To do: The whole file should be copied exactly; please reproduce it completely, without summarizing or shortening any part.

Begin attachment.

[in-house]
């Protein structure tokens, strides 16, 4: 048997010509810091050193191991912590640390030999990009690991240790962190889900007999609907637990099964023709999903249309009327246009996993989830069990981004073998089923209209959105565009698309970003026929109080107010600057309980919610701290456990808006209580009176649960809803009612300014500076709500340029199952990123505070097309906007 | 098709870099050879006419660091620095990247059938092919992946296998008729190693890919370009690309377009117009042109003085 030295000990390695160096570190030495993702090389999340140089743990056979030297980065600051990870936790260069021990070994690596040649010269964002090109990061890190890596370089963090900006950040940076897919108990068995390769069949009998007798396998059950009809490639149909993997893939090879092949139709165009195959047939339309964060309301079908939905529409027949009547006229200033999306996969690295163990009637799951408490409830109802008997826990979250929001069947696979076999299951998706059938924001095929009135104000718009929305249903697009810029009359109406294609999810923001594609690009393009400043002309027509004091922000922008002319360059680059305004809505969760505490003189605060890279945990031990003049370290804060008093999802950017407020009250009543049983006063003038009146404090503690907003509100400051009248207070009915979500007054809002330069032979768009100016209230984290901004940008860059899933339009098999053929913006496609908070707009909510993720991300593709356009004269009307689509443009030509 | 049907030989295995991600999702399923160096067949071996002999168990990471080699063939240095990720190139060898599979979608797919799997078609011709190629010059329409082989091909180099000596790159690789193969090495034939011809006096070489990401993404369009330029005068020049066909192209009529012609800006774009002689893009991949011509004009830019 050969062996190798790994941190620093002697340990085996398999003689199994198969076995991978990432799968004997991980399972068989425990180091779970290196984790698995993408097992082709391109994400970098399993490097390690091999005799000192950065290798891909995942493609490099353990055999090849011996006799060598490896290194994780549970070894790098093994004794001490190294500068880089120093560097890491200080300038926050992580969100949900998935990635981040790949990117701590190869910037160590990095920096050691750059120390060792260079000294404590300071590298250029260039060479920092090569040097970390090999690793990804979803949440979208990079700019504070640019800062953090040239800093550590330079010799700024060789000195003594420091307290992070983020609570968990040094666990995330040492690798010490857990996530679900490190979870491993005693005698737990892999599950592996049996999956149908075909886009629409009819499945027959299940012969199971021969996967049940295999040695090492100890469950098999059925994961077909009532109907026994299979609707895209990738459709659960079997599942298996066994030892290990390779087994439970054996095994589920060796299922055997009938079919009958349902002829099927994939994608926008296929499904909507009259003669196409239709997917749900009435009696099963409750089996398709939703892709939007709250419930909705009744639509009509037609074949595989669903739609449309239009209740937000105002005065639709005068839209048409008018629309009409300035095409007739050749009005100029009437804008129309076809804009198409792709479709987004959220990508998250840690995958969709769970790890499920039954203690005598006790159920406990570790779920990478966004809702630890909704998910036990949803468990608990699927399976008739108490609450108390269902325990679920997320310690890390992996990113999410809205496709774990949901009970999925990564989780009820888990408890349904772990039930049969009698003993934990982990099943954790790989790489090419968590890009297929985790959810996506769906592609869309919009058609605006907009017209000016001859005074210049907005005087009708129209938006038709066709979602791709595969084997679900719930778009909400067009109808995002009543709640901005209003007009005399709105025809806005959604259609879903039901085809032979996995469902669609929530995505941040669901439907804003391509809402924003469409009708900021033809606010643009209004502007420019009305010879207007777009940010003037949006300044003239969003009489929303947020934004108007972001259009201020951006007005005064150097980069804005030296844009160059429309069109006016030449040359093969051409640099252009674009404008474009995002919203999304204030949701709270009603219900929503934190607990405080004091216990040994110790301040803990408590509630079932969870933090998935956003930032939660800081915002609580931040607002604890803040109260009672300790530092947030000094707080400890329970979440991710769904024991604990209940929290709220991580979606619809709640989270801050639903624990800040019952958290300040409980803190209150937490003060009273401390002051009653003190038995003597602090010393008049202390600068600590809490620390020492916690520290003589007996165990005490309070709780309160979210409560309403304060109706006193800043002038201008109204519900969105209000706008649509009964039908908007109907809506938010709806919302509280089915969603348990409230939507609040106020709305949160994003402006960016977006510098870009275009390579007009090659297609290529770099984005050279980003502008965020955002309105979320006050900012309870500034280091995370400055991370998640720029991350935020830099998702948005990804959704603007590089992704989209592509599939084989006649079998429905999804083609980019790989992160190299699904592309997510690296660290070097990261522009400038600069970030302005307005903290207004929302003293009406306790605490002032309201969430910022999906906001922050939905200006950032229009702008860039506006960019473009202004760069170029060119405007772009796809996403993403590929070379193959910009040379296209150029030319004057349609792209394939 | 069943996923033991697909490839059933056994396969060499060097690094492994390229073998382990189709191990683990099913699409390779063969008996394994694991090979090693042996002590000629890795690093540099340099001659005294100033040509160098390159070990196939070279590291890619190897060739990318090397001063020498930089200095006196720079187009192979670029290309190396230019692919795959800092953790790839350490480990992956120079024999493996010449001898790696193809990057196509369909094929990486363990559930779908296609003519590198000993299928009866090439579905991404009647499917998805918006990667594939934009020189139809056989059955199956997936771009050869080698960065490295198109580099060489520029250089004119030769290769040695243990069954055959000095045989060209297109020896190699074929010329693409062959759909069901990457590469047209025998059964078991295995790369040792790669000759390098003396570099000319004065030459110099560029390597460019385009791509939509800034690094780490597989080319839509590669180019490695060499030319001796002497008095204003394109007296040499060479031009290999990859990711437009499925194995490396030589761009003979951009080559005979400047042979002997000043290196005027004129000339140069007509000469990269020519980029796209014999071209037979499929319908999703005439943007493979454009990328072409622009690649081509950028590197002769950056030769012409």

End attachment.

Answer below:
[in-house]
């Protein structure tokens, strides 16, 4: 048997010509810091050193191991912590640390030999990009690991240790962190889900007999609907637990099964023709999903249309009327246009996993989830069990981004073998089923209209959105565009698309970003026929109080107010600057309980919610701290456990808006209580009176649960809803009612300014500076709500340029199952990123505070097309906007 | 098709870099050879006419660091620095990247059938092919992946296998008729190693890919370009690309377009117009042109003085 030295000990390695160096570190030495993702090389999340140089743990056979030297980065600051990870936790260069021990070994690596040649010269964002090109990061890190890596370089963090900006950040940076897919108990068995390769069949009998007798396998059950009809490639149909993997893939090879092949139709165009195959047939339309964060309301079908939905529409027949009547006229200033999306996969690295163990009637799951408490409830109802008997826990979250929001069947696979076999299951998706059938924001095929009135104000718009929305249903697009810029009359109406294609999810923001594609690009393009400043002309027509004091922000922008002319360059680059305004809505969760505490003189605060890279945990031990003049370290804060008093999802950017407020009250009543049983006063003038009146404090503690907003509100400051009248207070009915979500007054809002330069032979768009100016209230984290901004940008860059899933339009098999053929913006496609908070707009909510993720991300593709356009004269009307689509443009030509 | 049907030989295995991600999702399923160096067949071996002999168990990471080699063939240095990720190139060898599979979608797919799997078609011709190629010059329409082989091909180099000596790159690789193969090495034939011809006096070489990401993404369009330029005068020049066909192209009529012609800006774009002689893009991949011509004009830019 050969062996190798790994941190620093002697340990085996398999003689199994198969076995991978990432799968004997991980399972068989425990180091779970290196984790698995993408097992082709391109994400970098399993490097390690091999005799000192950065290798891909995942493609490099353990055999090849011996006799060598490896290194994780549970070894790098093994004794001490190294500068880089120093560097890491200080300038926050992580969100949900998935990635981040790949990117701590190869910037160590990095920096050691750059120390060792260079000294404590300071590298250029260039060479920092090569040097970390090999690793990804979803949440979208990079700019504070640019800062953090040239800093550590330079010799700024060789000195003594420091307290992070983020609570968990040094666990995330040492690798010490857990996530679900490190979870491993005693005698737990892999599950592996049996999956149908075909886009629409009819499945027959299940012969199971021969996967049940295999040695090492100890469950098999059925994961077909009532109907026994299979609707895209990738459709659960079997599942298996066994030892290990390779087994439970054996095994589920060796299922055997009938079919009958349902002829099927994939994608926008296929499904909507009259003669196409239709997917749900009435009696099963409750089996398709939703892709939007709250419930909705009744639509009509037609074949595989669903739609449309239009209740937000105002005065639709005068839209048409008018629309009409300035095409007739050749009005100029009437804008129309076809804009198409792709479709987004959220990508998250840690995958969709769970790890499920039954203690005598006790159920406990570790779920990478966004809702630890909704998910036990949803468990608990699927399976008739108490609450108390269902325990679920997320310690890390992996990113999410809205496709774990949901009970999925990564989780009820888990408890349904772990039930049969009698003993934990982990099943954790790989790489090419968590890009297929985790959810996506769906592609869309919009058609605006907009017209000016001859005074210049907005005087009708129209938006038709066709979602791709595969084997679900719930778009909400067009109808995002009543709640901005209003007009005399709105025809806005959604259609879903039901085809032979996995469902669609929530995505941040669901439907804003391509809402924003469409009708900021033809606010643009209004502007420019009305010879207007777009940010003037949006300044003239969003009489929303947020934004108007972001259009201020951006007005005064150097980069804005030296844009160059429309069109006016030449040359093969051409640099252009674009404008474009995002919203999304204030949701709270009603219900929503934190607990405080004091216990040994110790301040803990408590509630079932969870933090998935956003930032939660800081915002609580931040607002604890803040109260009672300790530092947030000094707080400890329970979440991710769904024991604990209940929290709220991580979606619809709640989270801050639903624990800040019952958290300040409980803190209150937490003060009273401390002051009653003190038995003597602090010393008049202390600068600590809490620390020492916690520290003589007996165990005490309070709780309160979210409560309403304060109706006193800043002038201008109204519900969105209000706008649509009964039908908007109907809506938010709806919302509280089915969603348990409230939507609040106020709305949160994003402006960016977006510098870009275009390579007009090659297609290529770099984005050279980003502008965020955002309105979320006050900012309870500034280091995370400055991370998640720029991350935020830099998702948005990804959704603007590089992704989209592509599939084989006649079998429905999804083609980019790989992160190299699904592309997510690296660290070097990261522009400038600069970030302005307005903290207004929302003293009406306790605490002032309201969430910022999906906001922050939905200006950032229009702008860039506006960019473009202004760069170029060119405007772009796809996403993403590929070379193959910009040379296209150029030319004057349609792209394939 | 069943996923033991697909490839059933056994396969060499060097690094492994390229073998382990189709191990683990099913699409390779063969008996394994694991090979090693042996002590000629890795690093540099340099001659005294100033040509160098390159070990196939070279590291890619190897060739990318090397001063020498930089200095006196720079187009192979670029290309190396230019692919795959800092953790790839350490480990992956120079024999493996010449001898790696193809990057196509369909094929990486363990559930779908296609003519590198000993299928009866090439579905991404009647499917998805918006990667594939934009020189139809056989059955199956997936771009050869080698960065490295198109580099060489520029250089004119030769290769040695243990069954055959000095045989060209297109020896190699074929010329693409062959759909069901990457590469047209025998059964078991295995790369040792790669000759390098003396570099000319004065030459110099560029390597460019385009791509939509800034690094780490597989080319839509590669180019490695060499030319001796002497008095204003394109007296040499060479031009290999990859990711437009499925194995490396030589761009003979951009080559005979400047042979002997000043290196005027004129000339140069007509000469990269020519980029796209014999071209037979499929319908999703005439943007493979454009990328072409622009690649081509950028590197002769950056030769012409």